The Celtic Cross Fog Chiller, structure and cross details complete.

At the onset of the project, I decided to make a few changes to the overall design. Rather than going with a tall, thin obelisk, I decided to do a Celtic Cross atop a block base. This would allow a shorter, broader base that would provide more stability, and a larger chiller area. This would also give me more opportunity for the detailed tombstone carvings that I enjoy.

After a $40 trip to Lowes for foam, I set my plans in motion. The base/chiller proved to be very simple to build, and took only a few hours. The cross, which proved to be only slightly more difficult, came next. Since the cross was made of two layers, I was able to embed a 1″x1/4″ strip of hardwood down the center for added support. That should prevent the cross from breaking off in any wind. The finished structure stands just over 6′ tall (29″ base, 45″ cross), with the inner dimensions of the chiller being 22″x14″x14″.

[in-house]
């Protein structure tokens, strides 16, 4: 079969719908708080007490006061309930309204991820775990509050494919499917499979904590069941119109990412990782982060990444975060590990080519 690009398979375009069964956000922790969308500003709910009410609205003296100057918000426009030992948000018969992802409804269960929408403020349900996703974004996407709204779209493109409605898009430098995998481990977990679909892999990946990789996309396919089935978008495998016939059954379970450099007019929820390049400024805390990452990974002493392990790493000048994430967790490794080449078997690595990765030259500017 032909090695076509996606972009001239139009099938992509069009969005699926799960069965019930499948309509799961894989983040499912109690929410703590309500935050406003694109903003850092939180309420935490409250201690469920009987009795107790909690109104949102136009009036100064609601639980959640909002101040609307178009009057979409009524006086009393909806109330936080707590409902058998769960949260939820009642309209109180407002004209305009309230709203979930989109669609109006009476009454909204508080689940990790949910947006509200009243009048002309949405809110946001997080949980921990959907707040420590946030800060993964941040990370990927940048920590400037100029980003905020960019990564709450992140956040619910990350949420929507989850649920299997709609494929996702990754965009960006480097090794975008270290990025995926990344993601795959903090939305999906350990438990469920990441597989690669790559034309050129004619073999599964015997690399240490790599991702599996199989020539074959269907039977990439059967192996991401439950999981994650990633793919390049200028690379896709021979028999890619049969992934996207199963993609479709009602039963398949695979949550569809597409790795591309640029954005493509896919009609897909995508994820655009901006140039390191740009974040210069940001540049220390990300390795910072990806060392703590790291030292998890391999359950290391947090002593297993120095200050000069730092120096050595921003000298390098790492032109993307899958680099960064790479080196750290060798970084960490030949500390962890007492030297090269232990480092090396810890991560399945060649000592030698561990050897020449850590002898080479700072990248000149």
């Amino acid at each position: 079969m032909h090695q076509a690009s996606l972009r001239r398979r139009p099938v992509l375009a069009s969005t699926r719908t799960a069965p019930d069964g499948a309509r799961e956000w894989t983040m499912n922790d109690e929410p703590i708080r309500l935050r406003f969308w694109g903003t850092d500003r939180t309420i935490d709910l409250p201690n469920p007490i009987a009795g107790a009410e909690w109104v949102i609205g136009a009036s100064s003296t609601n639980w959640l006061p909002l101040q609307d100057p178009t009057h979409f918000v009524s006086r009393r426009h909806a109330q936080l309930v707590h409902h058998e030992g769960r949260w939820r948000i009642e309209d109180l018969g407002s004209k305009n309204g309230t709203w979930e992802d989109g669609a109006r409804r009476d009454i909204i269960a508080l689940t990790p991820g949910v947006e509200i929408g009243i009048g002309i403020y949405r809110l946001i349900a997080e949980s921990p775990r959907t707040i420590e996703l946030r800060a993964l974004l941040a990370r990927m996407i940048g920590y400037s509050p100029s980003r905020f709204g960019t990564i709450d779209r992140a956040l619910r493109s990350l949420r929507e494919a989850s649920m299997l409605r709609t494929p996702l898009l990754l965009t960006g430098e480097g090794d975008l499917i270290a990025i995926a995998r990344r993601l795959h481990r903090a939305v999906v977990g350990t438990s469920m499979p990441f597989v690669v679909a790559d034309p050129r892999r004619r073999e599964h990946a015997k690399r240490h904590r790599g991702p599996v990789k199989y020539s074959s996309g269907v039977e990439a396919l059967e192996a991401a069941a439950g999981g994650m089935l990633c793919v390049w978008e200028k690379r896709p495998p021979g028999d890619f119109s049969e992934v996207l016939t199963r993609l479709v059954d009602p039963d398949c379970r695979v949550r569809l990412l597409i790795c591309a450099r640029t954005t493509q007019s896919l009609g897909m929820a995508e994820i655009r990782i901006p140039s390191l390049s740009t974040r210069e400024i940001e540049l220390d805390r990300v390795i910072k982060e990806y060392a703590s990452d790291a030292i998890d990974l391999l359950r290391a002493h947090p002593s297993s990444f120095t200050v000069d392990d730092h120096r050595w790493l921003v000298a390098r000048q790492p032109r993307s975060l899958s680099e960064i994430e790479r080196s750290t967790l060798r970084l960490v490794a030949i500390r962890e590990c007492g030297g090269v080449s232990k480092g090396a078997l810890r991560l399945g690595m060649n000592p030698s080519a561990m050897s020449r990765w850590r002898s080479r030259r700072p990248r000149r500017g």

Once the structure was finished, I started detailing the cross which took roughly 5 hours to complete. That’s not including the time spent creating the knot-work templates. And now, the hard part awaits. I have just begun carving the knot-work border on the front of the base which, based on what I’ve accomplished in the first 4 hours, I expect will take about 15 hours to complete. Wish me luck, as my eyes and my back are already killing me.

Celtic Cross Fog Chiller
Knot-work details on the Celtic Cross.